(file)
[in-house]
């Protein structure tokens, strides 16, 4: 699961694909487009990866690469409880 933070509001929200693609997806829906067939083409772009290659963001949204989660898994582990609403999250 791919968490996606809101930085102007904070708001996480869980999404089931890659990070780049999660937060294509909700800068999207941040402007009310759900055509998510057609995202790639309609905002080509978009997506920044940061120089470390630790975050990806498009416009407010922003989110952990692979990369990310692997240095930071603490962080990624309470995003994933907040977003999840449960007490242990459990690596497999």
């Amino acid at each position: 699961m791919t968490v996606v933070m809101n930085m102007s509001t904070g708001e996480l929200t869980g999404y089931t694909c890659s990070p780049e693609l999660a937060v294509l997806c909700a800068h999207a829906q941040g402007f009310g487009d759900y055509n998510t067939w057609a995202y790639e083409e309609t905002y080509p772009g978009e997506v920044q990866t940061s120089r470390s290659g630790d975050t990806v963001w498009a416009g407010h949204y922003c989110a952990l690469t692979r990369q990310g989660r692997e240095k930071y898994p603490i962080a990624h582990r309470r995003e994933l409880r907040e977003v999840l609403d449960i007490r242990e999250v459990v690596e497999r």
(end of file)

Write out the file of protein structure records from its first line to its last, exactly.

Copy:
[in-house]
């Protein structure tokens, strides 16, 4: 699961694909487009990866690469409880 933070509001929200693609997806829906067939083409772009290659963001949204989660898994582990609403999250 791919968490996606809101930085102007904070708001996480869980999404089931890659990070780049999660937060294509909700800068999207941040402007009310759900055509998510057609995202790639309609905002080509978009997506920044940061120089470390630790975050990806498009416009407010922003989110952990692979990369990310692997240095930071603490962080990624309470995003994933907040977003999840449960007490242990459990690596497999």
């Amino acid at each position: 699961m791919t968490v996606v933070m809101n930085m102007s509001t904070g708001e996480l929200t869980g999404y089931t694909c890659s990070p780049e693609l999660a937060v294509l997806c909700a800068h999207a829906q941040g402007f009310g487009d759900y055509n998510t067939w057609a995202y790639e083409e309609t905002y080509p772009g978009e997506v920044q990866t940061s120089r470390s290659g630790d975050t990806v963001w498009a416009g407010h949204y922003c989110a952990l690469t692979r990369q990310g989660r692997e240095k930071y898994p603490i962080a990624h582990r309470r995003e994933l409880r907040e977003v999840l609403d449960i007490r242990e999250v459990v690596e497999r």